Bye Bye Social Media

Is anyone else just as furious with the blatant hypocrisy in the world today? I find I am constantly surrounded by double standards and willful ignorance, not just in the political world, but even in my own everyday life. It just suffocates my good nature soul and leaves me to wonder if there is no redemption for humanity.

The closer the moment of transition of executive power approached, the more dread entered my heart. Fear surrounds me. Hopelessness blocks out the light. A Trump presidency makes me feel depressed.

But there is one key difference between my experience with clinical depression and what I am currently feeling from this upcoming administration: the lack of energy. A person suffering from depression normally would feel lethargic and have no desire to do things they once enjoyed. That’s not the case this time. While there is an overwhelming anxiety to the current state of the United States, and in general, the world, I do still doing things, but also, I’m bubbling with energy from the anger. The hatred, hypocrisy, and total lack of compassion and regard for our fellow man make me irate.

The anti-elitism, anti-intellectualism, isolationist, populist mentality that has grown of the past few years has caused tremendous pain in my heart and soul. The growth of misinformation, deception, manipulation propagates through the information highway like an invisible virus contaminating our water supplies. Facts, no matter how inconvenient or true, have become obsolete and treated as a red herring to the “actual reality.” What is to become of a person who holds the ideals of Truth above all else?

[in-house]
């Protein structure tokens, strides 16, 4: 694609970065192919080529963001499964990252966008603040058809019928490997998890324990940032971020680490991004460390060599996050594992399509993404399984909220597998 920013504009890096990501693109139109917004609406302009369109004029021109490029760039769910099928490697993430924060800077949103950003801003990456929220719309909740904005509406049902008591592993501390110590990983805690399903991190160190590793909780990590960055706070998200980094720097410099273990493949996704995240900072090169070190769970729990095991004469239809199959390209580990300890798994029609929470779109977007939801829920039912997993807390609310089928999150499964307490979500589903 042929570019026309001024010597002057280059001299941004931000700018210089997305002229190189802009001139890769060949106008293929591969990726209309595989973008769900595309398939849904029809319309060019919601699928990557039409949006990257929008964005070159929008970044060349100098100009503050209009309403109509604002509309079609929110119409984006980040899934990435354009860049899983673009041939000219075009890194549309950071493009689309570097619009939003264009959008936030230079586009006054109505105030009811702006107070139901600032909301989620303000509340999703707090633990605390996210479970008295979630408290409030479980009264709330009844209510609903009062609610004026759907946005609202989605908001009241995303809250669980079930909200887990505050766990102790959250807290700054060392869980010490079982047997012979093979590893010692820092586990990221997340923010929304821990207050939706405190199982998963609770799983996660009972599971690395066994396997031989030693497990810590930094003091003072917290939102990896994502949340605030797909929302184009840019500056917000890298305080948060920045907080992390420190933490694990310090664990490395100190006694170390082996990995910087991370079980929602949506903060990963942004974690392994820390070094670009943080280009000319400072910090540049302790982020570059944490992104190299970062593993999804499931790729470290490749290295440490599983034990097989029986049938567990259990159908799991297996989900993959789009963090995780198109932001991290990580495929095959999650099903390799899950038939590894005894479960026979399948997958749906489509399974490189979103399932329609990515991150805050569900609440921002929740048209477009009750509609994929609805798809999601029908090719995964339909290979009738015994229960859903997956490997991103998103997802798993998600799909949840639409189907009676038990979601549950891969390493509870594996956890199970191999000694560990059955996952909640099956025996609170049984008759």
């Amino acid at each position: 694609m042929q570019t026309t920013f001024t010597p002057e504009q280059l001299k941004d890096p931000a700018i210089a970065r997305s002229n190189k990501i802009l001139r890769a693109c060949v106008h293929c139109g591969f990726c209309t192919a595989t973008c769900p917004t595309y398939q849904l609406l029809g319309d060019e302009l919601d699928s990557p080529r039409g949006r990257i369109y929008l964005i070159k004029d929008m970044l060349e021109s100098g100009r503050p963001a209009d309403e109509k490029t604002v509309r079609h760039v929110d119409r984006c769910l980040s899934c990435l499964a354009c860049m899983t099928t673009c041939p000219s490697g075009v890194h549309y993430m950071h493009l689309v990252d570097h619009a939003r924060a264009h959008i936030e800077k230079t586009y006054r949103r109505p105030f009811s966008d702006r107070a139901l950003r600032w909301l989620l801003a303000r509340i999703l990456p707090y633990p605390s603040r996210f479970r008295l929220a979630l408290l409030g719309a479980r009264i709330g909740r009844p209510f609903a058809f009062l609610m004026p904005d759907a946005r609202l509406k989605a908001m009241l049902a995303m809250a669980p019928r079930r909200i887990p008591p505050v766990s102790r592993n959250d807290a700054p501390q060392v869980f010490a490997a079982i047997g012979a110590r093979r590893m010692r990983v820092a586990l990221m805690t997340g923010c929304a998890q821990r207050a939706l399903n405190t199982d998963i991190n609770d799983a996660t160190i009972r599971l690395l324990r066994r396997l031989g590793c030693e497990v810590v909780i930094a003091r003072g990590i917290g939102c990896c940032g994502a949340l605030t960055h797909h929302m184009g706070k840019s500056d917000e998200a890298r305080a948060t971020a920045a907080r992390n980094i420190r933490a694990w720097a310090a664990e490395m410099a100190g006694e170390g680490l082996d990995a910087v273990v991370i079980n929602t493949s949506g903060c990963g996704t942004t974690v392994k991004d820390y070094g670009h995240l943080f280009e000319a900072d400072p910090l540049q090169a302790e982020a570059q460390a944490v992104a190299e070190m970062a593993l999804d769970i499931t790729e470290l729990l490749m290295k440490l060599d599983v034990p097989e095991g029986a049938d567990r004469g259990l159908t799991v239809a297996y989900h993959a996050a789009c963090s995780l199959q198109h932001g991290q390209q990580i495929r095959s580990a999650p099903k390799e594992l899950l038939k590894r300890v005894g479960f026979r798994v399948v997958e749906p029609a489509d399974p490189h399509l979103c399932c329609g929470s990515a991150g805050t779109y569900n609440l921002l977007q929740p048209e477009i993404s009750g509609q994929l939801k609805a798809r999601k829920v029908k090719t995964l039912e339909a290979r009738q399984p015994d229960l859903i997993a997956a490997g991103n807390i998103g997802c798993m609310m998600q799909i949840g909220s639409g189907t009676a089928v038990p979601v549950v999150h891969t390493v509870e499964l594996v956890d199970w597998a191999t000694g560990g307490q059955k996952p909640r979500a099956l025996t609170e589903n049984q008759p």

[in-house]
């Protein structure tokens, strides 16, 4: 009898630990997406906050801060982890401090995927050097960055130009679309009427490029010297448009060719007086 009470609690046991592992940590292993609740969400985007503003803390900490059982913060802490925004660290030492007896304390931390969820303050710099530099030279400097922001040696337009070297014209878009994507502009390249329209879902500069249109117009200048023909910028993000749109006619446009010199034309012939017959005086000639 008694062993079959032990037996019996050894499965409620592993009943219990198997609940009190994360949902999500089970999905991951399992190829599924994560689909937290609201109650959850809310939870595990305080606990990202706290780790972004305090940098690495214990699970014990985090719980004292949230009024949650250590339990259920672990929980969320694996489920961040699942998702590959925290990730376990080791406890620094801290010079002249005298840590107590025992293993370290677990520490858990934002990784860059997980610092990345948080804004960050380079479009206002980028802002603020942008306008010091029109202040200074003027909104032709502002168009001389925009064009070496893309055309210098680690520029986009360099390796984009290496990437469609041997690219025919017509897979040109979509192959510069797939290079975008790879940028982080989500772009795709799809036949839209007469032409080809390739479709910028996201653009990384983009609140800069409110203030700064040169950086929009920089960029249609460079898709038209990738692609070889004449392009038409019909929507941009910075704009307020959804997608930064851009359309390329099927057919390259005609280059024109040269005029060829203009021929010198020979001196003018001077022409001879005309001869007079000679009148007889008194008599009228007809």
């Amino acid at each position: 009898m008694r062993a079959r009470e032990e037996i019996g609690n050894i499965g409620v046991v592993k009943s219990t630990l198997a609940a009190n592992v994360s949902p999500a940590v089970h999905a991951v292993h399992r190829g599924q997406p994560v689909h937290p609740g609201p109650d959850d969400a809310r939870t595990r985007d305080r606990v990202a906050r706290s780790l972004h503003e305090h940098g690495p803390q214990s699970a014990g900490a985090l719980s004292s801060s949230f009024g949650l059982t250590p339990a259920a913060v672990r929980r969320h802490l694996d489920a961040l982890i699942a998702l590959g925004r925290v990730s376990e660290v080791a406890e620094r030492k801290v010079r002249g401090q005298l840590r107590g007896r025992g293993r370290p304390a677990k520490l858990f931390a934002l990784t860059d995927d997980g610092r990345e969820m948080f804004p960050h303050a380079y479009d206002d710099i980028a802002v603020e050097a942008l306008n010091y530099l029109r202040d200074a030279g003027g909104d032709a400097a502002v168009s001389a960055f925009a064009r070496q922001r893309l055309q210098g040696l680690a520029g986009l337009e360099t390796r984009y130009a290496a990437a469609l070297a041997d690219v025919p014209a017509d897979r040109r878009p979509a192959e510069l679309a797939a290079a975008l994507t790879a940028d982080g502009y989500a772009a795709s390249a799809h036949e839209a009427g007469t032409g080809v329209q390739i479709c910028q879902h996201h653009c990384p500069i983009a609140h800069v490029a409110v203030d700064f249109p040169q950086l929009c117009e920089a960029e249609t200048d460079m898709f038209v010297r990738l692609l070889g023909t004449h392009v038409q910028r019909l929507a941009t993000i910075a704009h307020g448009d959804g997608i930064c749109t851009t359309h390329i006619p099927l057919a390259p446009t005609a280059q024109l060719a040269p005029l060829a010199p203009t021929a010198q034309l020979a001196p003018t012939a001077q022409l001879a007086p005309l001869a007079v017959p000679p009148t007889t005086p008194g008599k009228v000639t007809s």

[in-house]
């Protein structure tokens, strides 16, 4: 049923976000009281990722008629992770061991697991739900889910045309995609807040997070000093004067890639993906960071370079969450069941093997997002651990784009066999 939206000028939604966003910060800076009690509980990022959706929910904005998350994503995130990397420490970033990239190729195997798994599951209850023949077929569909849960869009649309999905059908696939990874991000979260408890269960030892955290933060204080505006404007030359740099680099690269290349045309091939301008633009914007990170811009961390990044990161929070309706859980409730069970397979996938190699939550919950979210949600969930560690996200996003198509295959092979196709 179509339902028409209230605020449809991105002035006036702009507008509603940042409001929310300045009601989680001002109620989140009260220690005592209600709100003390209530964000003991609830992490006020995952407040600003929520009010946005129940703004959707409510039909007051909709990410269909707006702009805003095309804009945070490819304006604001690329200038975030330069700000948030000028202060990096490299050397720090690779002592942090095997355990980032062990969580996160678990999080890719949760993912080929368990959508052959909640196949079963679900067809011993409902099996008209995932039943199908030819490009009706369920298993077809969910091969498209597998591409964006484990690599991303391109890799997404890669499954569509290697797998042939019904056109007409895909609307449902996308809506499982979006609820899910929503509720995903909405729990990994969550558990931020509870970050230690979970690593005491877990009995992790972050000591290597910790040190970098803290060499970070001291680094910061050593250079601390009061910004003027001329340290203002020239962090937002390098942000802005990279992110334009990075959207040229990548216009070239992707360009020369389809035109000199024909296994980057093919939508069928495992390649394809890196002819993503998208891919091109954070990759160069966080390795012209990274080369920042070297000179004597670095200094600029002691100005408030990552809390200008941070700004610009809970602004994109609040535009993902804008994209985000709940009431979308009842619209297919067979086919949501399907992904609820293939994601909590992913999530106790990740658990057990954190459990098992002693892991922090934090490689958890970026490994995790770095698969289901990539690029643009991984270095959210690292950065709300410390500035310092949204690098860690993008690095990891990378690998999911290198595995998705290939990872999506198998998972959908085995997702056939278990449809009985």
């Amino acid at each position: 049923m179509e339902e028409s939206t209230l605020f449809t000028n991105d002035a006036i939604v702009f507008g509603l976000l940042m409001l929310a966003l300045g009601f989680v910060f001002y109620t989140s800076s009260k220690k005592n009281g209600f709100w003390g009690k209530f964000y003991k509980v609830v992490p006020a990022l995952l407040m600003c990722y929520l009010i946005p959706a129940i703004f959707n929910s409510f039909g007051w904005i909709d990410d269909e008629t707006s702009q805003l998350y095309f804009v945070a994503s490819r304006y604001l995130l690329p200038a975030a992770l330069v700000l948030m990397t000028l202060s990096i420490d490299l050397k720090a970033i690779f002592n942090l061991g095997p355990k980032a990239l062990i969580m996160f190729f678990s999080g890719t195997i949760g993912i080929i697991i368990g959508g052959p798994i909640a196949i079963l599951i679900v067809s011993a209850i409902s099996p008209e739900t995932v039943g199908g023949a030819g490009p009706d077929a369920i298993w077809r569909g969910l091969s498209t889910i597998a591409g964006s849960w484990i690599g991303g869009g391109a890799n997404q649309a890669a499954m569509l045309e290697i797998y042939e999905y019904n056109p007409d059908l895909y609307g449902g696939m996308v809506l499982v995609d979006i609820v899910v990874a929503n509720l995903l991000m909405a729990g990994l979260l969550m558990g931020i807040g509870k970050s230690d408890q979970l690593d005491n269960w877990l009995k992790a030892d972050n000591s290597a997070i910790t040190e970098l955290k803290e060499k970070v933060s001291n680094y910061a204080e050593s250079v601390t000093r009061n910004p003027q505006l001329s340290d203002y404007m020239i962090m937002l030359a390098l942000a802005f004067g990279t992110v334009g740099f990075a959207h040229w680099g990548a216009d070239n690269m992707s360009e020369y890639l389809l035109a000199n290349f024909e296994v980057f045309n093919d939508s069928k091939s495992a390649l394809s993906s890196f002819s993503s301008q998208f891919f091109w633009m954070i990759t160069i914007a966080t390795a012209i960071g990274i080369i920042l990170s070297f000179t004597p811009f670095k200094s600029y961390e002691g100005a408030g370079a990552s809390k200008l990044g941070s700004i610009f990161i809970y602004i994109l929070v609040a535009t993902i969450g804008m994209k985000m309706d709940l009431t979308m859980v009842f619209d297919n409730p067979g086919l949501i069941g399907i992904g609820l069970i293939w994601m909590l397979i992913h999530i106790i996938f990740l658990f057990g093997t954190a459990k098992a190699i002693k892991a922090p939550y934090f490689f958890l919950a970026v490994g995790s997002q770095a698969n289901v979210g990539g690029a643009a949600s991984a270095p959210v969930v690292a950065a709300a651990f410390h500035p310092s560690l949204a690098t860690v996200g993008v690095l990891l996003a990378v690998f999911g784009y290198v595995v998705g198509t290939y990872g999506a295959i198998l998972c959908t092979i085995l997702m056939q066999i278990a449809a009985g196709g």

The microcosms’ riptides have dragged society into these terrible feedback loops that isolate us from outside thought and reinforce our natural biases and prejudices. This only produces selfishness and resentment. And once our actions towards others become selfish or full of unprovoked resentment, all we provide to others is pain and suppression.

So when I see majority of social media feeds dedicated to these extremes, it adds to my desire to leave behind these avenues of interconnectivity.

Therefore, I have decided to remove myself from social media starting February 1st, 2017. This has something I’ve been considering for quite long time.  This decision has not come easily. I have fretted about it even before my suicide attempt. But the time has come to part ways with what was once a promising medium for sharing and promoting ideas.

shia-le-bouf

On top of the aforementioned reason, social media produces a desire to both be obsessed with our digital personas, and with consuming the digital reality of others on a public forum. We have become more concerned with flicking through our news feeds and digesting our digital friends’ portrayed lives than actually embracing our very real and tangible lives.

Too often do I see selfies of others doing things just as a means to inflate their endorphins and anticipate each like or comment as if they signify a personal statement about oneself. I understand the desire to take photos to capture moments and memories, but I no longer understand how that translates to also wanting everyone else to know about that memory. Perhaps it is just easier for people to live a digital life they can form and edit than living in the moment and accepting what reality has to offer, good and bad.

So instead of the continual impulse to read my feeds and feed my anxieties, I’m going use those precious minutes I’m gaining back to do other things, like reading a book or writing more thoughtful blog posts. I could even write a letter to a friend. Maybe I’ll even be more active in making meaningful and positive change in my community. Shit, I might actually sit down and listen to music so I can actively listen to it. Nevertheless, I’m done with social media. I’m done living a digital life that’s constantly being subconsciously scrutinized.

Adventures full of all the Cracks, Stuff, and Things

If I was asked a year ago who would have the must influence in my life and my recovery with my major depression, the answers would be significantly different.

Last year I would have responded with my two closest friends. One of them ended up abandoning me after being mentally abusive and showcased absolutely no compassion or concern for my wellbeing. The other one ended up holding a significant resentment towards me over our interactions relating to the extremely complex dynamic of the first friend mentioned.